Haw Par Villa

Haw Par Villa is one of the most unusual theme parks in the city, with Singaporeans nicknaming it the "Chinese Disneyland". Over a thousand peculiar sculptures and a hundred and fifty impressive dioramas, depicting characters from Chinese folklore and legends and highlighting the different historical events and aspects of Confucianism, are collected here. Haw Par Villa may not look as modern as the majority of Singapore’s ultramodern entertainment parks, but it definitely has its own special zest and charm.

The park was founded by the Burmese brothers Aw Boon Haw and Aw Boon Par, who had emigrated to Singapore in the year 1937, although actually the brothers are more famous for having owned a world famous brand; Tiger Balm. This business proved to be profitable and, having earned a tidy sum, they decided to invest their money in construction of a large city park, the entrance to which would be free of charge.

However, the main goal of the Aw Boon brothers was to introduce the richer aspects of Chinese culture and traditions to Singaporean locals and guests. For this purpose, they created a thousand statues and over hundred canvases, illustrating Chinese legends, facts about Chinese history and Confucius’ doctrines. Most of the exhibits were actually quite scary: giant monsters and dreadful grimaces, as well as scenes of torture and bloody battles. The most ominous installation, however, is the Ten Circles of Hell; outlining the afterlife and shocking guests with the scale of the punishments that are visualised. It depicts a chain of cruel ordeals, through which a soul has to undergo in hell. The composition portraying a Chinese wrestler - who fights with tiger - is no less bloody. But despite their sometimes repulsive essence, all of the park’s characters are intended to distinguish good from evil, as are the edifying scenes from Chinese fairy tales and legends; forcing guests to think about centuries-old folk wisdom.

In 1988, the park, which was initially known as the Gardens of Tiger Balm, passed into the ownership of the Singapore Council of Tourism and was turned into an entertainment area that is now called the Haw Par Villa, in honor of its founders. All of the sculptures were restored and many of them were ‘revived’ with the help of modern technologies. The means that nowadays, the characters of Chinese folklore move, blink and growl. The number of bloodcurdling statues and installations was reduced, while new, more cheerful figures and modern park amusements appeared in their place. The real buick 1925, painted as a tiger, as well as a Singaporean version of the Statue of Liberty are among them.

There is a pond with turtles on the park’s territory. Visitors are permitted to feed them with special forage that can be bought at the local café. In addition to this, Haw Par Villa has Museum of Nephritis, which features a rich collection of elegant items from this beautiful mineral, often called the national stone of China.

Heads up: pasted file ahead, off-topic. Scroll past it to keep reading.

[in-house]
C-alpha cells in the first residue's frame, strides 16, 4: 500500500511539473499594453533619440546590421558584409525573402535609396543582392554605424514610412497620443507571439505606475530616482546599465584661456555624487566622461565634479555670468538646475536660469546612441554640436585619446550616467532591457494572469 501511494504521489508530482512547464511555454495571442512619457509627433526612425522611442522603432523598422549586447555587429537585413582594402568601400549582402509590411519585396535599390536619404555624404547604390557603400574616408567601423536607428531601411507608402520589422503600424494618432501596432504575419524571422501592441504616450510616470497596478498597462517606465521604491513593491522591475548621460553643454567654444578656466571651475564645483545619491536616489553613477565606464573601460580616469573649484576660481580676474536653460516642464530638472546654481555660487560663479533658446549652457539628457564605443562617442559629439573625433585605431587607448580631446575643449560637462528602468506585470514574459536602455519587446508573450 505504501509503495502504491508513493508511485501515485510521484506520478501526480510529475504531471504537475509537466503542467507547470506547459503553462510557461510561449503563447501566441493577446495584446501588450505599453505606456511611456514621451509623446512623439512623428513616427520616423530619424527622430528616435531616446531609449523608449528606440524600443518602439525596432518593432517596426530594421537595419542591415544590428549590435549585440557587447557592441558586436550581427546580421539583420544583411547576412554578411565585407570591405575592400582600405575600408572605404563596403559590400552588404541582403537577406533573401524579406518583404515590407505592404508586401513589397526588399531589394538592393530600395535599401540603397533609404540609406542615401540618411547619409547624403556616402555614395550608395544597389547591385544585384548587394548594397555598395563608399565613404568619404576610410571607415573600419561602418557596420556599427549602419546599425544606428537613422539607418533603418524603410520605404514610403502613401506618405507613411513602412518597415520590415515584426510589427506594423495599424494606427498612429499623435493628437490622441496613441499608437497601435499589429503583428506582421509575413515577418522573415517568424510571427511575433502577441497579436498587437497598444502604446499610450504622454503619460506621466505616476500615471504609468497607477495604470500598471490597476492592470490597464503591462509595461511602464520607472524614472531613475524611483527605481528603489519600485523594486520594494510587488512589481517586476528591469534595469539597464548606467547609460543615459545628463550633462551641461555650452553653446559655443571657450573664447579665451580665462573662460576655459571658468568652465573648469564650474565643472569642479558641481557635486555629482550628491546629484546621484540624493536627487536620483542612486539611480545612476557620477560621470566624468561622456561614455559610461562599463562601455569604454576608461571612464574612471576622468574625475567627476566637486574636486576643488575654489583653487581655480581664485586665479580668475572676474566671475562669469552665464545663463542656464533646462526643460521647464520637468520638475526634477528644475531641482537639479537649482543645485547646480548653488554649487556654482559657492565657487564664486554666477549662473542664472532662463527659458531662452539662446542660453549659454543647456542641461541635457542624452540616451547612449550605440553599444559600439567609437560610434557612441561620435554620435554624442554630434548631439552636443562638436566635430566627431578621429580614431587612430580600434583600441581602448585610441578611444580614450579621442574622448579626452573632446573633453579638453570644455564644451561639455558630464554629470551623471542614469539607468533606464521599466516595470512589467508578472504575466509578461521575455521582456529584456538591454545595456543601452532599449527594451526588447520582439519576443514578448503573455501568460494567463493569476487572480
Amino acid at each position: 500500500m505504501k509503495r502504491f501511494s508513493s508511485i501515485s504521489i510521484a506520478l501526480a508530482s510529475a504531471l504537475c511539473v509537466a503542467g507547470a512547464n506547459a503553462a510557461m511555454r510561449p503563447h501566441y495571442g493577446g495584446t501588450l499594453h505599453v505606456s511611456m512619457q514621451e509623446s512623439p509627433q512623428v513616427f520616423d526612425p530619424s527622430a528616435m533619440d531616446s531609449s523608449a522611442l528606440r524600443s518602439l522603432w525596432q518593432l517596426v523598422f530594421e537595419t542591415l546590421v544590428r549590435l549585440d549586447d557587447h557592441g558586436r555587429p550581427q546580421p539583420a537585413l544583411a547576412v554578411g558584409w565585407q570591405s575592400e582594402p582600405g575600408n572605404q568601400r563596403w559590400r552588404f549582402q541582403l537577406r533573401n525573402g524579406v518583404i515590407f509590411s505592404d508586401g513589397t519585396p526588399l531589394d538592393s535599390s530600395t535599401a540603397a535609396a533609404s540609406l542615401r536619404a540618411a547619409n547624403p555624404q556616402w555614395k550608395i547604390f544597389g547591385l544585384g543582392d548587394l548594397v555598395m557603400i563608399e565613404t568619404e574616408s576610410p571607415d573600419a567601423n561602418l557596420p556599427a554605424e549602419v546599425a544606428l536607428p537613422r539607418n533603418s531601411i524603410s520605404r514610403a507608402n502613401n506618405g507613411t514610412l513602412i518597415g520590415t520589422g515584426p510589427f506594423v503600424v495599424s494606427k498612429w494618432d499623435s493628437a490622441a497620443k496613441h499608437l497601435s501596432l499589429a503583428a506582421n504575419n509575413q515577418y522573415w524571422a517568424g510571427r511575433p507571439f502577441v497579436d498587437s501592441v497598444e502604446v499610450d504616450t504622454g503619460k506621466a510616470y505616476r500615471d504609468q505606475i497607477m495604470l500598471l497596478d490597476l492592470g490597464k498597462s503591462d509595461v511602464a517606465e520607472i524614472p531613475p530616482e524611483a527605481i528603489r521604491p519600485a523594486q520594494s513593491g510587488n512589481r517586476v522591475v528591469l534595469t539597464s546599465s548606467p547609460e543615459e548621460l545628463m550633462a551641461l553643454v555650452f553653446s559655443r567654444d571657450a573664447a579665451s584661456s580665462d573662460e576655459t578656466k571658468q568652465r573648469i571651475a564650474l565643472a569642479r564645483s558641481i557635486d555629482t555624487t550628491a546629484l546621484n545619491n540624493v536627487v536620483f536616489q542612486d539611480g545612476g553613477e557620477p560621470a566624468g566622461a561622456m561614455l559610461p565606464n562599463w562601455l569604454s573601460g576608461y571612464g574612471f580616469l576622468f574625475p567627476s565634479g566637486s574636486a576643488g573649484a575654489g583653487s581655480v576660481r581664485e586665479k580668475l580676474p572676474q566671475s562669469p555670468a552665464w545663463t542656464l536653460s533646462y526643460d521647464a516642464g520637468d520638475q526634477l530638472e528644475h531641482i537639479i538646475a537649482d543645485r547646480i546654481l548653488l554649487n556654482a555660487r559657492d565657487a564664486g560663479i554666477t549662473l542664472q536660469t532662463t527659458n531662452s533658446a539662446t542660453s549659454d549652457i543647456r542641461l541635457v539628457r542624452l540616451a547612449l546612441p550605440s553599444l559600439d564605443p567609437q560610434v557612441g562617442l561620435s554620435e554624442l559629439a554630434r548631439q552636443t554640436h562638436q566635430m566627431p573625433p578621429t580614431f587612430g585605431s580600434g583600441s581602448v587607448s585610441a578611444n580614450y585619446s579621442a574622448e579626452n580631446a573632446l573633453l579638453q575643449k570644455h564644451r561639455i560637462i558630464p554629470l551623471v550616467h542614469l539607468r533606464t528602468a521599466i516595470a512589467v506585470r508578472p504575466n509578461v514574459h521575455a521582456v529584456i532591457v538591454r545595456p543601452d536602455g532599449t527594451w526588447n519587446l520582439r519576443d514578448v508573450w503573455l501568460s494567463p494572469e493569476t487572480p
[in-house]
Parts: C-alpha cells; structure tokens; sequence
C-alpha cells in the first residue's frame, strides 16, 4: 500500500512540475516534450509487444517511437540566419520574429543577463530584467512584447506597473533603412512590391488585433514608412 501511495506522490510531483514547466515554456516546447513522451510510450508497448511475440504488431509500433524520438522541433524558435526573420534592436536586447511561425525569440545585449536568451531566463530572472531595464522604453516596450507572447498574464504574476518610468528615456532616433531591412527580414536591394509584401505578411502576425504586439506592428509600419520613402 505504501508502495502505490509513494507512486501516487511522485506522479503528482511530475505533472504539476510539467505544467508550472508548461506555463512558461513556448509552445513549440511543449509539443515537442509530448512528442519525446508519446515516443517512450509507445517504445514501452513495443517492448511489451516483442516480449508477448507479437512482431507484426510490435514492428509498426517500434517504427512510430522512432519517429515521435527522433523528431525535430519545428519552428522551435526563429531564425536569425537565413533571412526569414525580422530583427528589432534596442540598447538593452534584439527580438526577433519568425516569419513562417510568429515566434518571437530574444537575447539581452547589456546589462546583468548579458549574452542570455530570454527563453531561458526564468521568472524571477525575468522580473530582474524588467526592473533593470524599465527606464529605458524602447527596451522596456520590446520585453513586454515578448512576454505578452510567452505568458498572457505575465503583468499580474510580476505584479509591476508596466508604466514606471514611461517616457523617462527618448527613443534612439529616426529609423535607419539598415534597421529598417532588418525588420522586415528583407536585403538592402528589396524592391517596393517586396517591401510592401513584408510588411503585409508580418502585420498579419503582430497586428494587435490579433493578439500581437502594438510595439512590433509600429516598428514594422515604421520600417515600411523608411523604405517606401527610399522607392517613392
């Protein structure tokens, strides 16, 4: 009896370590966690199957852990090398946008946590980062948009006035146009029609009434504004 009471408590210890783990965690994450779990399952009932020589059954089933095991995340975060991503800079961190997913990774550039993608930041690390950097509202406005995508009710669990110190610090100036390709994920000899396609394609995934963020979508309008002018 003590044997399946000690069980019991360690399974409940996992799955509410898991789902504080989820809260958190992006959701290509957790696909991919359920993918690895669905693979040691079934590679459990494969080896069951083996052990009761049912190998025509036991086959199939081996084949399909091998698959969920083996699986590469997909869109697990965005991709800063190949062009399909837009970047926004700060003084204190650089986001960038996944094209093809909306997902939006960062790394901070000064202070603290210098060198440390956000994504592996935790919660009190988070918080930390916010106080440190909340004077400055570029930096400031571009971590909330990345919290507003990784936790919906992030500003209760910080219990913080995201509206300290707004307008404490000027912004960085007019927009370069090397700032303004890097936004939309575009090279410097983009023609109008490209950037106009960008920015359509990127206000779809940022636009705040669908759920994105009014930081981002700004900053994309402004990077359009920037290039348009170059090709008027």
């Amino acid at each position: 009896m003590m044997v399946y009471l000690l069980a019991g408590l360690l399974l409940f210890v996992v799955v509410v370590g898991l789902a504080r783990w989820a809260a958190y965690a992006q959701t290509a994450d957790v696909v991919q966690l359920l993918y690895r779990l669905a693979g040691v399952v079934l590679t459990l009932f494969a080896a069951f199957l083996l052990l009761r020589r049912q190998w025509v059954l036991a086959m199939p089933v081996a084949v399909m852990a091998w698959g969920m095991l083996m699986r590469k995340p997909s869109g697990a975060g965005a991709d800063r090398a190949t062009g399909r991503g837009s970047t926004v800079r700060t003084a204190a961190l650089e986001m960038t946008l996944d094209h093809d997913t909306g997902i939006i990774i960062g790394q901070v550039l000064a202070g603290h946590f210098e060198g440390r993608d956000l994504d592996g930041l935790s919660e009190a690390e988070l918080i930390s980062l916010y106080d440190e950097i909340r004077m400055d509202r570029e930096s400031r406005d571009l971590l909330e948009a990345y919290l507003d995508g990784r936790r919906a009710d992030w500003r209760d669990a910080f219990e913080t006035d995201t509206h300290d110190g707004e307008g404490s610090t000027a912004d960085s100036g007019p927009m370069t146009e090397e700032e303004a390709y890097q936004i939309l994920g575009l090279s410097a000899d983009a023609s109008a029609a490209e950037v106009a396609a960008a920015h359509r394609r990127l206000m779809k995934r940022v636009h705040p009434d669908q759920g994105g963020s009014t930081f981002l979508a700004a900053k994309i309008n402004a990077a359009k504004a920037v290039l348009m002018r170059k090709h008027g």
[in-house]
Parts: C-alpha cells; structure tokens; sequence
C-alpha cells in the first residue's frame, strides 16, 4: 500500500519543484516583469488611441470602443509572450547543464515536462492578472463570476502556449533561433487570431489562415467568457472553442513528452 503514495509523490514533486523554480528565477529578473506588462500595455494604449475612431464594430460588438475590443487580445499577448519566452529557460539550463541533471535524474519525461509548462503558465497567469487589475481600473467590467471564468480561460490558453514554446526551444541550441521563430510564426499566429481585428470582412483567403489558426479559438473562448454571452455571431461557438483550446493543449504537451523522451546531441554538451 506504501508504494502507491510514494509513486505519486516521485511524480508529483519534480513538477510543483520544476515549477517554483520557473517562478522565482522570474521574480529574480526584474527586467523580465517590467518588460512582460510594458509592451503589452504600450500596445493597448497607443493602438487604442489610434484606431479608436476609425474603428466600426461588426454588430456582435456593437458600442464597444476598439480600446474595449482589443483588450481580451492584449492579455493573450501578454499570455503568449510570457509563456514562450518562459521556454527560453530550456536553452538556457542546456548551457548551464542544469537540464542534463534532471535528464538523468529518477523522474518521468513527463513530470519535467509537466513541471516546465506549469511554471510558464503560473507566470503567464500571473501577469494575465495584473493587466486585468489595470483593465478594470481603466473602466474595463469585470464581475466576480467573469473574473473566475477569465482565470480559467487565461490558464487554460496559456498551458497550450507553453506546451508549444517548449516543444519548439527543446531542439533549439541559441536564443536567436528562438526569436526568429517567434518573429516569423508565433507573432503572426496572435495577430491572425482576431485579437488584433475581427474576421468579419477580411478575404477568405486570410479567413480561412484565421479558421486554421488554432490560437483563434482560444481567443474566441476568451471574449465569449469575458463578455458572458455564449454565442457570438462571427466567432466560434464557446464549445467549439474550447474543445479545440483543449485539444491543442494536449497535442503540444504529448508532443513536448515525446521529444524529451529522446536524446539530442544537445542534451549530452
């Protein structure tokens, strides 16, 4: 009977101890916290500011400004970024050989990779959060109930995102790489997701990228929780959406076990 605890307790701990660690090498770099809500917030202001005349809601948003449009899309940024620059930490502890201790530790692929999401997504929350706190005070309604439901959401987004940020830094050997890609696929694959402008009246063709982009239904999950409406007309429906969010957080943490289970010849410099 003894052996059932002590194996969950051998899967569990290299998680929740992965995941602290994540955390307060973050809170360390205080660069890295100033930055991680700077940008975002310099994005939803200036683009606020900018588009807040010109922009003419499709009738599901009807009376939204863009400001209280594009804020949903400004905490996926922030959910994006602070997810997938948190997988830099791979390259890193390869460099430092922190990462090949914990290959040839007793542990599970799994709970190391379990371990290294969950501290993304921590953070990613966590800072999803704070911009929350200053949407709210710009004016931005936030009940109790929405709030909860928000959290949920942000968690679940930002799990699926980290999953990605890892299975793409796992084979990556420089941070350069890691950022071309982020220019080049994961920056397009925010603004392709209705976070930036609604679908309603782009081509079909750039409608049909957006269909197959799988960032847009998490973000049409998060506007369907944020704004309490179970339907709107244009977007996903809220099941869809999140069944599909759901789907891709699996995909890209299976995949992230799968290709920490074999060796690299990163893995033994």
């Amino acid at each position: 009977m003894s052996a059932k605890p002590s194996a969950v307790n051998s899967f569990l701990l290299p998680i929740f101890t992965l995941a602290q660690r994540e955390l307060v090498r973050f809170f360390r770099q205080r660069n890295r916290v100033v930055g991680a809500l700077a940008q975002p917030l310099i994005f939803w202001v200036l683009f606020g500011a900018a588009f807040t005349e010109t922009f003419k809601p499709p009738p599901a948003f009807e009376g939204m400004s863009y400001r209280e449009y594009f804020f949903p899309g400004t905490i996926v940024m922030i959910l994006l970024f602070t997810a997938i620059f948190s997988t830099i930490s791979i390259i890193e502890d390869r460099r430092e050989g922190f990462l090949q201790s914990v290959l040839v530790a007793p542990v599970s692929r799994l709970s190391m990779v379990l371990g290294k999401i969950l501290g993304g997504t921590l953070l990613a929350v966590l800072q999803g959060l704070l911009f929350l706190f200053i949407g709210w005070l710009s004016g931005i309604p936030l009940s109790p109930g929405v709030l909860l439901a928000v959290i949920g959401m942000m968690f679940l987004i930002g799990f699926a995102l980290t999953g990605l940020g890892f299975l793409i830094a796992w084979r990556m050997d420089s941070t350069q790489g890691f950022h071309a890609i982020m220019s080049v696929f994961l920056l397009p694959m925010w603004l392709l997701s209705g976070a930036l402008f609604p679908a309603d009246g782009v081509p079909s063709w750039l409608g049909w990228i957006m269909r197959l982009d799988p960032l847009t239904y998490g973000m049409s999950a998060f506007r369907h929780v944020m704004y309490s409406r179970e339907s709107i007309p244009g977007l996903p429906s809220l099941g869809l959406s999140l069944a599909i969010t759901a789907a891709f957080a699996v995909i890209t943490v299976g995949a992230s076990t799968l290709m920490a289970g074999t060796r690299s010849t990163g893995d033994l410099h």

Average rating
6.97
Ratings: 44
Ratings

 

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Reviews
Reviews: 43
Pol

One of the most unique places to visit while in Singapore. Bizzarre, interesting and amusing. Ah, and 100% for free!

15.11.2017  
0
Edmund

I was terrified of this theme park when I visited as a child, and I'm visiting today 20 years later and I'm still terrified! I've got to say it's full of nostalgia & south east Asian Chinese culture.

06.04.2017  
0
Jess

A place to la-kopi at Old Nanyang Coffee shop at WestWay mall, located opposite Haw Par Villa MRT station.

18.01.2017  
0
Jess

WestWay mall is opposite Haw Par Villa MRT station with reasonably-priced eateries in a not-so-strong aircon place located at 27 West Coast Highway Viaduct.

18.01.2017  
0
Emily

Don't miss out on weird photo opportunities! Especially the naked mermaids

15.04.2016  
0
John

Must go here.. A Singapore original theme park, recently reno after many years. Most Singaporean parents bring their children here, which that fact in itself is very informative of Singapore culture.

11.04.2016  
0
Elise

Cool place to see strange statues and take time to read up the interesting stories of each scene. Totally opened air place so it gets really hot though!

02.03.2016  
0
Mariana

Interesting and unique. One of a kind in Singapore.

14.04.2015  
0
Annie

Crazy, weird place to visit! Explains a lot about Chinese mythology and stories to teach people morals.

27.03.2015  
0
Connie

Depicts the ancient history and others chinese legend. A good place to hang out if you haven't been here.

09.02.2015  
0
Brandon

Enter the minds of the eccentric millionaire developers of Tiger Balm. The Ten Courts of Hell is what I imagine would happen if Prince Tuesday went Caligula on the Neighborhood of Make-Believe.

26.12.2014  
1
Tyler

One of the strangest and most unique tourist attractions anywhere, let alone Singapore. Built by a millionaire to teach the town folk morality lessons through statues and dioramas.

05.10.2014  
0
Lord_Voldemort

Free admission, S$5 for parking. Nothing interesting, maintenance required. Ponds are dirty

27.04.2014  
0
Eu Gene

Visit this place for a journey to the Past. It looks a bit run-down, but some will love that. I'll recommend the Court of Ten Hells, its educational.

06.02.2014  
2
Alexandre

Gates of Hell! What a different view of education!!!

25.12.2013  
0
Donald

It brings back memories ...

04.10.2013  
0
Yoshihiro

日本語で説明があり、日本人には大変助かります。

07.09.2013  
1
Chris

Chinnese myth n travel to Hell.

10.08.2013  
0
Zen

it might look a bit rundown ...

27.02.2013  
2
Myo

Free admission and the 10 courts of hell is a must visit.

20.01.2013  
0

Other interesting places nearby...